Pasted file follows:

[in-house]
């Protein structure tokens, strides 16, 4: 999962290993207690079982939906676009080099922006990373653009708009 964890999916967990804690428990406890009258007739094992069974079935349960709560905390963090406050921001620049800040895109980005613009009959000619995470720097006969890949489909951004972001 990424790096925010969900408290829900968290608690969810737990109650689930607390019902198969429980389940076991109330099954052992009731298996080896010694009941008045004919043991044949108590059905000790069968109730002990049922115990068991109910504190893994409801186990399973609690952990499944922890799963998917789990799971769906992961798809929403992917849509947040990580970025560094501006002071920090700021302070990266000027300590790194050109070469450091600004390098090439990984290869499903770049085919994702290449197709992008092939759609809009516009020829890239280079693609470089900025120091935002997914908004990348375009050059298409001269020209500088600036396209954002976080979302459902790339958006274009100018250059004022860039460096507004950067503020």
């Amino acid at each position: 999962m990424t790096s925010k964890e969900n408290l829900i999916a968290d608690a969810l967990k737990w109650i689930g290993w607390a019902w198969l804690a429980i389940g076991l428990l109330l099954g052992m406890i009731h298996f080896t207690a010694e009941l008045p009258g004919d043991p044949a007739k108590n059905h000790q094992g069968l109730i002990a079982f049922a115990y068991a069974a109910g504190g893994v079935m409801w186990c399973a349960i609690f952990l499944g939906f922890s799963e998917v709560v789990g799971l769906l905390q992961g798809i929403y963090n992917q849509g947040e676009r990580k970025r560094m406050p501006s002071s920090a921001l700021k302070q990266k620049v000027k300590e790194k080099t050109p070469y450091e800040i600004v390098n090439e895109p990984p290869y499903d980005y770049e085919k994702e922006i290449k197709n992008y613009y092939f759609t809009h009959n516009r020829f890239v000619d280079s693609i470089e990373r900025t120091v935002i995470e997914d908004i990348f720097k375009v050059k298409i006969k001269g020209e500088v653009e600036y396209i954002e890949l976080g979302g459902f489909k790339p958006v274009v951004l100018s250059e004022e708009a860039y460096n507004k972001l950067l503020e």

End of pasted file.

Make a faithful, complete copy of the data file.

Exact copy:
[in-house]
């Protein structure tokens, strides 16, 4: 999962290993207690079982939906676009080099922006990373653009708009 964890999916967990804690428990406890009258007739094992069974079935349960709560905390963090406050921001620049800040895109980005613009009959000619995470720097006969890949489909951004972001 990424790096925010969900408290829900968290608690969810737990109650689930607390019902198969429980389940076991109330099954052992009731298996080896010694009941008045004919043991044949108590059905000790069968109730002990049922115990068991109910504190893994409801186990399973609690952990499944922890799963998917789990799971769906992961798809929403992917849509947040990580970025560094501006002071920090700021302070990266000027300590790194050109070469450091600004390098090439990984290869499903770049085919994702290449197709992008092939759609809009516009020829890239280079693609470089900025120091935002997914908004990348375009050059298409001269020209500088600036396209954002976080979302459902790339958006274009100018250059004022860039460096507004950067503020």
């Amino acid at each position: 999962m990424t790096s925010k964890e969900n408290l829900i999916a968290d608690a969810l967990k737990w109650i689930g290993w607390a019902w198969l804690a429980i389940g076991l428990l109330l099954g052992m406890i009731h298996f080896t207690a010694e009941l008045p009258g004919d043991p044949a007739k108590n059905h000790q094992g069968l109730i002990a079982f049922a115990y068991a069974a109910g504190g893994v079935m409801w186990c399973a349960i609690f952990l499944g939906f922890s799963e998917v709560v789990g799971l769906l905390q992961g798809i929403y963090n992917q849509g947040e676009r990580k970025r560094m406050p501006s002071s920090a921001l700021k302070q990266k620049v000027k300590e790194k080099t050109p070469y450091e800040i600004v390098n090439e895109p990984p290869y499903d980005y770049e085919k994702e922006i290449k197709n992008y613009y092939f759609t809009h009959n516009r020829f890239v000619d280079s693609i470089e990373r900025t120091v935002i995470e997914d908004i990348f720097k375009v050059k298409i006969k001269g020209e500088v653009e600036y396209i954002e890949l976080g979302g459902f489909k790339p958006v274009v951004l100018s250059e004022e708009a860039y460096n507004k972001l950067l503020e």